In a break with tradition today's bank holiday Monday was glorious, the perfect day for some of Cambridge's best -- well, keenest -- cricketers to descend on Fitzwilliam College's playing grounds for a charity six-a-side tournament. The charity in question is the Rosie Maternity Hospital's Premrose neo-natal unit, also the recipent of all monies generated by Russell Woolf's sponsored weight-loss. Russell, in combination with Andy and Denise Owen and Phil Watson, organised today's extravaganza, co-opting teams from The Beehive, Cambridge Granta, Girton, Remnants, Romsey Town, Shape Data and The St Radegund, as well as setting up a seemingly infinite raffle. Dave Norman gave us use of the ground for free, and we were also provided with a superb day-long BBQ to feed the players and spectators. It may all sound a bit low-key, but any such thoughts were quickly dispelled by a fly-past of three F-15s, after which it was time for some cricket . . .
. . . or at least some approximation thereof. It has often been called a batsman's game, and with just six fielders (including bowler and 'keeper), 4 runs for wides and no-balls, 6 runs for fours, and 10 runs for sixes, bowling was going to be even more thankless than usual. The catch was that, with the exception of the wicket keeper, each team member had to bowl one over (as well as chasing countless big hits around the empty outfield).
The par score for the five over innings seemed to be about 70, and some 1700 runs were scored in twelve matches, with just 20-odd wickets falling all day. The two best individual performances were Nick Clarke scoring 89* for Remnants against Shape Data and, rather appropriately, Russell Woolf's double wicket maiden for Romsey against The Beehive. Indeed, the latter was judged the day's official Champagne Moment, narrowly edging out a spectacular run out by one of Shape Data's bowlers and several good outfield catches.
The tournament itself was comprised of two round-robin leagues, from which the top two teams progressed through to the semi-finals. In Group A Remnants and Romsey Town survived at the expense of Girton and Shape Data; in Group B The Beehive and Granta left The St Radegund in their wake. In the first semi-final Granta easily overhauled Remnants' total; in the second The Beehive saw off Romsey, denying them the six they needed off the final ball.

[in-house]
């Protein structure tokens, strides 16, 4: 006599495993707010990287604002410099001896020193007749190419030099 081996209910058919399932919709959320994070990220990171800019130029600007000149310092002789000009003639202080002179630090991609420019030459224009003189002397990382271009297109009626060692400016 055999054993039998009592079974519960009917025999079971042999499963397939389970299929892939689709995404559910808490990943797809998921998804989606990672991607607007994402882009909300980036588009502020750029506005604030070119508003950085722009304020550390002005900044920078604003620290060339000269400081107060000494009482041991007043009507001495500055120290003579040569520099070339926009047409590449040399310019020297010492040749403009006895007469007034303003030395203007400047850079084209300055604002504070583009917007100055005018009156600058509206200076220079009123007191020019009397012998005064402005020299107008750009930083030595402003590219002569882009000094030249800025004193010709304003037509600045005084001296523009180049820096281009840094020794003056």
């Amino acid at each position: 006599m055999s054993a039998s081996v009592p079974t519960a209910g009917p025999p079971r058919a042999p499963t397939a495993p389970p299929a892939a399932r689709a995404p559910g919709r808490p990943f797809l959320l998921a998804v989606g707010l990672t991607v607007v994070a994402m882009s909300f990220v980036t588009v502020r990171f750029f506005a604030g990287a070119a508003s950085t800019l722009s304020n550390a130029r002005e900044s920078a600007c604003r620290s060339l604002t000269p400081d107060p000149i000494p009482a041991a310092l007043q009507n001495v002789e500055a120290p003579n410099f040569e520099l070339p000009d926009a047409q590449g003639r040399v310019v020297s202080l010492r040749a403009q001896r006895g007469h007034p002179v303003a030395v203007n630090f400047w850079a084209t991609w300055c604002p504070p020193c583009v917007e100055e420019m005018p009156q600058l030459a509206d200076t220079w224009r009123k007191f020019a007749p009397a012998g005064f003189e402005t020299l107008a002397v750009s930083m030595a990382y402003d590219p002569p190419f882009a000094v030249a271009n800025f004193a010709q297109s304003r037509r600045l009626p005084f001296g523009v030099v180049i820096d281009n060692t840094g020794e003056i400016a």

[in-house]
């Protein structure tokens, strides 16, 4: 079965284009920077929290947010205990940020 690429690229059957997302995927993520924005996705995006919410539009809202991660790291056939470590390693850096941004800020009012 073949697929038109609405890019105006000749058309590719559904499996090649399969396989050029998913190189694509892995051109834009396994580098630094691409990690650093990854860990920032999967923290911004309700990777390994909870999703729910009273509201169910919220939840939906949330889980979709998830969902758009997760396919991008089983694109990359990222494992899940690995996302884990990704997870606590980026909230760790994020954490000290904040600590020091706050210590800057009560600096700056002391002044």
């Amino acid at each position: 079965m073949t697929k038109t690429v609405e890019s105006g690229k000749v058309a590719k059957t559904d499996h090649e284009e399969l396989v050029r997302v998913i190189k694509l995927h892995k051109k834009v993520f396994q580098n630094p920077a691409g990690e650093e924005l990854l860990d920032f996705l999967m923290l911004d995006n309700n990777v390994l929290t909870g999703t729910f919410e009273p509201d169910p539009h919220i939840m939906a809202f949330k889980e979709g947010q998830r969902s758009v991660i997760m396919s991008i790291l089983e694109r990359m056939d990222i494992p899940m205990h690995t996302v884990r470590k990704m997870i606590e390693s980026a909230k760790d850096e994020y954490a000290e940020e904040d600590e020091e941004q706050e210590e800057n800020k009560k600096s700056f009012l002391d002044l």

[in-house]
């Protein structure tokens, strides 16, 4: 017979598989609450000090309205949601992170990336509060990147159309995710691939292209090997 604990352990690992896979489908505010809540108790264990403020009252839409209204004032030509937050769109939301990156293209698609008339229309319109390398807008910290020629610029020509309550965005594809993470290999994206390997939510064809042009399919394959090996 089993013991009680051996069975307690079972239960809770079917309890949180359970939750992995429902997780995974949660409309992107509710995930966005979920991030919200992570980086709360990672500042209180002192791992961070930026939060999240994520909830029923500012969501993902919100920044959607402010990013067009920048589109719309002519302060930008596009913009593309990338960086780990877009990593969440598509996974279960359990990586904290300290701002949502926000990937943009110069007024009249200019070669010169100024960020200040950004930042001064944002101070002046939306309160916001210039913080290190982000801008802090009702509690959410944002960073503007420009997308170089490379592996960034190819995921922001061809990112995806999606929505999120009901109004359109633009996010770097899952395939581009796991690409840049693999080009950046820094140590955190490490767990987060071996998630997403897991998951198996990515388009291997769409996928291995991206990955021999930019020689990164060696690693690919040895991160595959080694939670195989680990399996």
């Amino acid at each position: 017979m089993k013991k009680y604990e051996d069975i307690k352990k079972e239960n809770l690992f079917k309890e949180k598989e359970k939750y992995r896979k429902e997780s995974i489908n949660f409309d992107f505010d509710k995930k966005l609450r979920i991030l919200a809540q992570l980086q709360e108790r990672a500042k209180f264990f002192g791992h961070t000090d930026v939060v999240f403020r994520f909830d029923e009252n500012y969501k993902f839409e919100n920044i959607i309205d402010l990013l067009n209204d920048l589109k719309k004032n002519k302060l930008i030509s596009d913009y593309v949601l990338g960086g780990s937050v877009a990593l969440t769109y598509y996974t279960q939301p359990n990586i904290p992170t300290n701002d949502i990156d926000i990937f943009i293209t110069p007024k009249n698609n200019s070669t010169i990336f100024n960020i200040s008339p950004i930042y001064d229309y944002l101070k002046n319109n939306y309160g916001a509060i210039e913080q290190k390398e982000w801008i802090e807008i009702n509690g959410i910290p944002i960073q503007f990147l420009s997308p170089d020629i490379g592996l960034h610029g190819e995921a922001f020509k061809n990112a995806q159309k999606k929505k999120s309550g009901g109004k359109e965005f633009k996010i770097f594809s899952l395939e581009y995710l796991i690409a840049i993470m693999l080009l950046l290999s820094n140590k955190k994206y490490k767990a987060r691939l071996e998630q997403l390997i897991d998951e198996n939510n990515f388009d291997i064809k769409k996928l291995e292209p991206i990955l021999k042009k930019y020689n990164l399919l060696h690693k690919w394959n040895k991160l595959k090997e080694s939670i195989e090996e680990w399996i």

Granta and The Beehive were pretty clearly the best teams, and they produced a superb final, one of the few games that actually managed to fit a bit off ebb and flow into its sixty deliveries. The Beehive's total of 71 didn't look to be sufficient initially, but a after they kept Granta to 16/1 off the first two overs 56 were needed from the last 18 balls. In the end 9 runs were needed from the day's final delivery -- once again The Beehive had kept their nerve, running out deserved and popular winners.
There was a brief presentation ceremony, followed by the drawing of the raffle prizes. Embarrasingly, the big prize of a cricket bat autographed by the 197? New Zealand touring team was won by Andy Owen (a full enquiry is likely to be mounted), after which a succession of prizes donated by local businesses were handed out to the lucky holders of ``peach'' or orange tickets. More importantly, the raffle and BBQ, combined with the money Russell himself had raised, topped the one thousand pound mark, a fantastic effort by all concerned. Who knows, this might even become an annual event, although it'll probably rain next time 'round . . .